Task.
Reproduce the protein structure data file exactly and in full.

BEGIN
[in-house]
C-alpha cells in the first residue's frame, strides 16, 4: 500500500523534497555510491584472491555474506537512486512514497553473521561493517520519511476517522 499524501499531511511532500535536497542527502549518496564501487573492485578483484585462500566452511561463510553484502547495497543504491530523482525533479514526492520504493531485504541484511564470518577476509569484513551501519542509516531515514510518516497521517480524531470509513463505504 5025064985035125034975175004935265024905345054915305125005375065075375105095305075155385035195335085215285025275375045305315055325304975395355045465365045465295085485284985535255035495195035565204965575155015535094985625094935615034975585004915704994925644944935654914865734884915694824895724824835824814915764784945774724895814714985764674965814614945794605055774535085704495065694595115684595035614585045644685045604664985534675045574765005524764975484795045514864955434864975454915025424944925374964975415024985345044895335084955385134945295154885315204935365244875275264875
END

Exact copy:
[in-house]
C-alpha cells in the first residue's frame, strides 16, 4: 500500500523534497555510491584472491555474506537512486512514497553473521561493517520519511476517522 499524501499531511511532500535536497542527502549518496564501487573492485578483484585462500566452511561463510553484502547495497543504491530523482525533479514526492520504493531485504541484511564470518577476509569484513551501519542509516531515514510518516497521517480524531470509513463505504 5025064985035125034975175004935265024905345054915305125005375065075375105095305075155385035195335085215285025275375045305315055325304975395355045465365045465295085485284985535255035495195035565204965575155015535094985625094935615034975585004915704994925644944935654914865734884915694824895724824835824814915764784945774724895814714985764674965814614945794605055774535085704495065694595115684595035614585045644685045604664985534675045574765005524764975484795045514864955434864975454915025424944925374964975415024985345044895335084955385134945295154885315204935365244875275264875